People are all up in a huff because Facebook paid a billion dollars for a company that hasn't actually made any money - Instagram.
I still think it makes sense - Facebook has the money to spend, they want the brand and user loyalty, and the technology/talent is nice too. If they hadn't, Twitter would have, and Twitter already edges out Facebook in the mobile space. The buy got me thinking about company buys in general though, and whether my favourite startups/services are going to be bought.
I love Twitter, but it seems too big to be bought these days.* So that leaves me with my other favourite non-profitable web company, Tumblr. Tumblr was valued at around US$800 million last August; it will have risen since then, but this still puts Tumblr at a buyable price. For the record, I think this valuation is either criminally low, or Instagram's was criminally high.
So who would want to buy Tumblr and what would they get for their money? Tumblr's About page gives us an idea of the numbers. At the time of writing, there are 51 million Tumblr blogs with 63 million posts today, and 21 billion posts in total. Yes, that's an average of 400 posts per blog, which is some crazy good user engagement. Now, 51 millions blogs does not mean 51 millions users: Tumblr users can have as many blogs as they like. Still, I would guess around 90 per cent of people, and this is based on nothing but anecdotal/using the service daily for three years evidence, have only one blog. The number is pretty impressive, especially when you take into account that Tumblr users spend an average of 89 minutes a month on the service. Tumblr has a few revenue makers, premium themes and highlighted posts, as well as flirting with sponsored tags etc. but nothing quite solid yet. It costs a whole lot to run, you need expensive servers/engineers to chew through 63 millions posts a day, especially when most of them are pictures.
For whatever you would pay, you would get around 50 million highly engaged users to target ads to. You don't quite have Facebook/Google levels of pesonal data, so you can't target the ads as well as they do, but you can take into account tracked tags/frequent words when serving these ads. You also take on a pretty hefty cost just to keep the service going.
Then, who has pockets deep enough? Apple, Google, Facebook and Microsoft, really. We can strike Apple off the list immediately (see my Twitter * at the bottom of this post.) Microsoft buying Tumblr would prompt some pretty heavy user outrage (okay, anyone buying Tumblr probably would, but still) and it doesn't really make sense within Microsoft's pared down focus these last few years, so let's take them off too. Now, Google already has a relatively successful blogging platform, Blogspot, and they might not be a fan of how closed Tumblr is in some respects. Still, it wouldn't be that crazy - it would definitely give them a bigger foothold in social, and even if they kept the site as a completely separate service they would get more and more data from you. Think YouTube - you still use it as a separate site, but you login with Google and are served hundreds of targeted ads. Facebook? Same deal really, ads-wise. Pre Instagram buy, I wouldn't think Facebook would be an option, but now I can kiiiiind of see it. They would keep it as a separate service and probably attempt to compete with Pinterest with it. Facebook are looking to the future though, mobile that is, and while Tumblr is definitely decent on mobile, probably the best mobile blogging platform in fact, it isn't quite a mobile company in the same way that Instagram is.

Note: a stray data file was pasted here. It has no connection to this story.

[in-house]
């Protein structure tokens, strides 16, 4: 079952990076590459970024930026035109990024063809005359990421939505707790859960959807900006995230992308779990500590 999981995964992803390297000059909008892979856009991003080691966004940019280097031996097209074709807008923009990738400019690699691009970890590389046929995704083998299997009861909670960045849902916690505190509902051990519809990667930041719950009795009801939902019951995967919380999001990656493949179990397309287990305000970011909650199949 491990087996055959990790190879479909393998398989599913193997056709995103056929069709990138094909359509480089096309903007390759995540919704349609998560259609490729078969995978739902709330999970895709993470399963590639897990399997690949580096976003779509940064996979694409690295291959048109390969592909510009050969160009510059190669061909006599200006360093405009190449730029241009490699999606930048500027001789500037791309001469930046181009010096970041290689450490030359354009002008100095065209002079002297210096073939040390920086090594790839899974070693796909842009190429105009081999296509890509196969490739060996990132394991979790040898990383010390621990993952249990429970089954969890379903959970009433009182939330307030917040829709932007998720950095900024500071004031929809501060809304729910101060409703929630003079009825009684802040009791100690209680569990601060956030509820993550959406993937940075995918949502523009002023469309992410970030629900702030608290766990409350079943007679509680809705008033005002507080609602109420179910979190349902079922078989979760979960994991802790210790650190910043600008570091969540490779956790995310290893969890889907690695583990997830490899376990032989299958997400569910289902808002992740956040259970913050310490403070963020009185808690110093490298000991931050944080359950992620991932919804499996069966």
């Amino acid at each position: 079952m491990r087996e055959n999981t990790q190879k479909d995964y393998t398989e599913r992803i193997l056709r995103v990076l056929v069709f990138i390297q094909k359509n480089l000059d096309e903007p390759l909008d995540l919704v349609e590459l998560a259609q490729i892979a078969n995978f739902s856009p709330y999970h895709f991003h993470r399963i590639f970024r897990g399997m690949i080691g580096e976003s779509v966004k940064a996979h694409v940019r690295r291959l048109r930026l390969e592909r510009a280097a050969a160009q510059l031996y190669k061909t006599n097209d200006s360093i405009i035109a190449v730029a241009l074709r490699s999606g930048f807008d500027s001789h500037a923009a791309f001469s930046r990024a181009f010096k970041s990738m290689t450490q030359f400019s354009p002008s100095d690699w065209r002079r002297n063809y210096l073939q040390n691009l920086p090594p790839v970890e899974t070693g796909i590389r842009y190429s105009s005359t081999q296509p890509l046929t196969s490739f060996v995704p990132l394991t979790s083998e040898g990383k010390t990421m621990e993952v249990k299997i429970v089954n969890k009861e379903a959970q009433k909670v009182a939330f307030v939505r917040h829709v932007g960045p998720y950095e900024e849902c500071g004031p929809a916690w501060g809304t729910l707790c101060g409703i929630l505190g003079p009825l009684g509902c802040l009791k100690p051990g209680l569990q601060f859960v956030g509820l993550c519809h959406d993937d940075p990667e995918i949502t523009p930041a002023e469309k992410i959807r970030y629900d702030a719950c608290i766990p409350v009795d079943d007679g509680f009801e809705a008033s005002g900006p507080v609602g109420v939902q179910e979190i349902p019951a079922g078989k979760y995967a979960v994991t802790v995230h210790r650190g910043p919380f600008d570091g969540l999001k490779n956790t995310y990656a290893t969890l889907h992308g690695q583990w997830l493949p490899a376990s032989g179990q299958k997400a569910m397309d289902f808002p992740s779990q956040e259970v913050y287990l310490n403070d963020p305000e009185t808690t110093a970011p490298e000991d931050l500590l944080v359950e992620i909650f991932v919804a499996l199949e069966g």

Where does this leave me? Well, realistically, it doesn't seem very likely. Tumblr looks as though it's following Twitter - continuing to grow at an astronomical rate without really making money, experimenting with new revenue sources rather than just plain old ads. I have a bit of a webcrush on Tumblr, if you haven't noticed, so I'm hoping they become profitable on their own terms eventually. What do you think? If you were in the position of making acquisitions at Facebook/Google, would you consider it, or are there other companies you would buy?
*Sure, there a few companies with pockets deep enough, but barely. Twitter is valued at around US$10 billion, and you would need to pay a fair bit more than that to actually buy it: Instagram was valued at US$500 million just a few days before the purchase. The only company with enough cash on hand to realistically consider it would be Apple, and Apple don't buy big web companies, they buy small startups for the technology/talent.
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